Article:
When is the last time you read a dictionary? Have you ever sat down, and started reading the dictionary at the very beginning? My mind has been melted and reformed. My foundations are shaken, (and stirred.)
Things were defensive from the outset: The literally-first, full sentence I encountered—set off within a box, with a fancy-schmancy Merriam-Webster logo atop—is, “The name Webster alone is no guarantee of excellence.” Followed immediately by the we’re-sick-of-litigating, but-that-isn’t-stopping-us thumb in the eye of, “It is used by a number of publishers and may serve mainly to mislead an unwary buyer.” Considering myself forewarned, and forearmed with a magnifying glass, I pushed forward into the volume set entirely in a font size whose capital letters tower exactly 2 millimeters. Sure, the Preface—a two-column wall of microfiche occupying the totality of page 6a—was winsome, as far as, I assume, dictionary Prefaces go. Pragmatic was the listing upon page 7a of persons comprising the Editorial Staff. However, things became serious, bordering on salacious, with the Explanatory Chart printed, (apparently primarily for practical purposes,) in sprawled repose across pages 8a and 9a as a visual menagerie detailing the architecture and idiosyncrasies of the dictionary’s didactic details. None the less, the degree of magniloquence encountered in the long-form Explanatory Notes for that chart, which begin on page 10a, and which span some 40 columns, is penultimate.
Then it will remain at rest as the comet orbits the sun for hundreds of millions of years. So somewhere in the solar system, where it is safe but hard to reach, a backup sample of human languages is stored, in case we need one.~ Kevin Kelly from, https://blog.longnow.org/02008/08/20/very-long-term-backup/
There are several things about this post from the Long Now Foundation which are exceptionally cool. One aspect of doing backups well is to store at least one copy somewhere “offsite.” That is to say, far enough away from what you are backing up, so that it is unlikely that the original and all of the backup copies can be lost due to the same event. Now, this project is partly, (maybe even “mostly,”) a technology demonstration intended to get us to think longer term. But since they’re backing up all of the human languages where’s a cool spot to put an offsite backup?
On a freakin’ comet! The cherry on this hot fudge sundae of awesome is that they put a copy on a freakin’ comet. Humans are awesome.
If wisdom was as simple to acquire as reading, we’d all be wealthy and happy. Others help you but they can’t do the work for you. Owning wisdom for oneself requires a discipline the promiscuous consumer of it does not share.~ unattributed from, https://fs.blog/2020/07/thinking-for-oneself/
I’m often thinking about the distinction between “consumer” and “producer.” Each of us of course variously take on both roles in our myriad daily activities. But today I want to talk about this—it’s in the above quote—common mistake with the concept of a consumer: Reading does not destroy that which one reads! We are not consumers of media, (books, television, social media, etc..)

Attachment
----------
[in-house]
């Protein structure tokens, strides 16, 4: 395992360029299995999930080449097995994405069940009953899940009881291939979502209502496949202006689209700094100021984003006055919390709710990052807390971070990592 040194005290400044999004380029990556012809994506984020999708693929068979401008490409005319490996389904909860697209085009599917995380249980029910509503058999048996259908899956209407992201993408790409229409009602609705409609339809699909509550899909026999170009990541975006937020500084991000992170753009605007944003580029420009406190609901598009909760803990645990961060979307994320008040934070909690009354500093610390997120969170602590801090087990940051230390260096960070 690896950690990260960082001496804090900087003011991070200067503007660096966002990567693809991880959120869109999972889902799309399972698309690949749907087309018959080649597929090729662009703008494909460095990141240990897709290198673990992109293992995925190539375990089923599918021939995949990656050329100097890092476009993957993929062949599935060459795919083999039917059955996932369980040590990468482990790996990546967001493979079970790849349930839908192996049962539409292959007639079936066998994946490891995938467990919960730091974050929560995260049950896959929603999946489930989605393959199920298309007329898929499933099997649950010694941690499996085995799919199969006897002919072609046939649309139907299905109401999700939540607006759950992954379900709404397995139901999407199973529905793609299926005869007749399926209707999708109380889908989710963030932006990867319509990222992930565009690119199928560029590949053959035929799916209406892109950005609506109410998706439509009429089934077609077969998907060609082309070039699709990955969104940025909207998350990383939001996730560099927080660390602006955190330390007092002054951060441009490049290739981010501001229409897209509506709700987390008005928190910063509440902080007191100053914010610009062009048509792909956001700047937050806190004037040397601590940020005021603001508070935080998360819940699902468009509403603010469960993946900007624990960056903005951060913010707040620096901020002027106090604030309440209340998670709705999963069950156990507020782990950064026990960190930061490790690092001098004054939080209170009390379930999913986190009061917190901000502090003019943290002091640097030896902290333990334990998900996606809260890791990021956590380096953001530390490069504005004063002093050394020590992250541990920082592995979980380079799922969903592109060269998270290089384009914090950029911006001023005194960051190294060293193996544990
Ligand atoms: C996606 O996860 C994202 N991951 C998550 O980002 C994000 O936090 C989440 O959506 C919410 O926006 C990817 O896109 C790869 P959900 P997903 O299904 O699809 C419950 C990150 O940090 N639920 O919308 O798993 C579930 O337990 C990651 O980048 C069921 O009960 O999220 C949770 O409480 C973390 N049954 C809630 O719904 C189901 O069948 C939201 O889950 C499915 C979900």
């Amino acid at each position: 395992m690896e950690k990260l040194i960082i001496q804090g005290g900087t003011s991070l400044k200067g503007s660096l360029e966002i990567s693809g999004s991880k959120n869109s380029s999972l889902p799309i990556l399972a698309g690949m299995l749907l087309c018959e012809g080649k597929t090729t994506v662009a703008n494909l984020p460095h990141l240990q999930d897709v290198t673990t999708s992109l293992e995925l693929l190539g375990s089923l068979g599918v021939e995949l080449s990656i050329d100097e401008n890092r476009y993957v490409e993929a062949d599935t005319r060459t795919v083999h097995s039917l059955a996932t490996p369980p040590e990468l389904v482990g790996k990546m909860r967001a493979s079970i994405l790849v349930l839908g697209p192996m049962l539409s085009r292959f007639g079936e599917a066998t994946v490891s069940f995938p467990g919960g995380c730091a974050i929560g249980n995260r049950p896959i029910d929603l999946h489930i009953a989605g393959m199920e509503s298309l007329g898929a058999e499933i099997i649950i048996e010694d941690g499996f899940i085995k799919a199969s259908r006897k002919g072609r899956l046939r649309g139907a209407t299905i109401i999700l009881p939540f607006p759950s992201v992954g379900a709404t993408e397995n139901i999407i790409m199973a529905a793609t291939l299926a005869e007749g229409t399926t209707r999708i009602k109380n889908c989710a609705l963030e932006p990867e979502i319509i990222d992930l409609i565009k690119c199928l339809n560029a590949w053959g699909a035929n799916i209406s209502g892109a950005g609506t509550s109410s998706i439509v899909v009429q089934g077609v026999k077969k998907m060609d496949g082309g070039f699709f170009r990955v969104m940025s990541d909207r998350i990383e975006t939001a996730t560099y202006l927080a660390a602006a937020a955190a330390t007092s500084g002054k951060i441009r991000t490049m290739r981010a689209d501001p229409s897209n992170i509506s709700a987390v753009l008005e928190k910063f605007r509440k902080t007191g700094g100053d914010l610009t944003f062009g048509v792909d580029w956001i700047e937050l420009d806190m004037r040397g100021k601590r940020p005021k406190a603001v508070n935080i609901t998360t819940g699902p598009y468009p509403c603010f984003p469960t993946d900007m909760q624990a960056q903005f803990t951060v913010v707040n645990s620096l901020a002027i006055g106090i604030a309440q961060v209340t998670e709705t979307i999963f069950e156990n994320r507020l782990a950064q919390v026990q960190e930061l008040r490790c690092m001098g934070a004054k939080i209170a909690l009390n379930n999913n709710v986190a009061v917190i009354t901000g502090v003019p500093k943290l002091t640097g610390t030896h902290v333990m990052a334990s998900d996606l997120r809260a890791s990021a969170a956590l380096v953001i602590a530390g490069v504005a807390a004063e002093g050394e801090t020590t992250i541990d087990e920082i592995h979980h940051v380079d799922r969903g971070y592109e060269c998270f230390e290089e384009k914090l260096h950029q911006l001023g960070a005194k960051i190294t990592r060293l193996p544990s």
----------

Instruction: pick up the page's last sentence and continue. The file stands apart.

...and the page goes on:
Yes, we can get into pragmatic word-play—and I’m pretty durn good at that. But that’s not where I’m going with this thought. I’m fully aware that there’s a softer definition of consumer which colloquially means what one does when aiming one’s retinas at a television. But we have other, and better, words for that. (Such digression being left for another day.) Rather, I want to be specific about the word consumer. Let’s please stop using it in contexts where destruction is in fact not happening. When it’s used specifically, then the word can do more work
Cognitive biases are systematic patterns of deviation from norm or rationality in judgment, and are often studied in psychology and behavioral economics.~ List of cognitive biases from, https://en.wikipedia.org/wiki/List_of_cognitive_biases
While that may seem blasé, it’s worth a look.
…ok, back? Great.
Now gape dumbfounded at the majesty of a modern image format, SVG mixing a magnificent design, with infinite scalability, dynamic styling and clickable links. Just click on this already:
Hey also, as far as I can tell, the word “blasé” correctly written as a word in English does include the diacritical mark. I wouldn’t have believed you if you’d told me there were any properly English words with accents, but it seems that this is now a thing in the last century or so! (to wit, https://www.quora.com/What-are-the-English-words-that-take-an-acute-grave-accent-or-any-other-diacritics-if-you-prefer )
Labor, on the other hand, sets its own pace. We may get paid for it, but it’s harder to quantify… Writing a poem, raising a child, developing a new calculus, resolving a neurosis, invention in all forms — these are labors.
~ Lewis Hyde
I’m alway cautious about reading clever nuances into language. Sure it makes terrific sense to distinguish between, “mindless stuff I do for money”—my phrase, not a quote from Hyde—and “heartfelt stuff I do”. But is that in the semanic definition of the words? …in the common usage of the word?
I’m not certain what to do with this; It simply struck me as worth sharing.
I am tempted to give a talk sometime that consists of nothing but applause lights, and see how long it takes for the audience to start laughing.
~ Eliezer Yudkowsky
This is a short piece which shines some good insight into the darker corners of how people use language.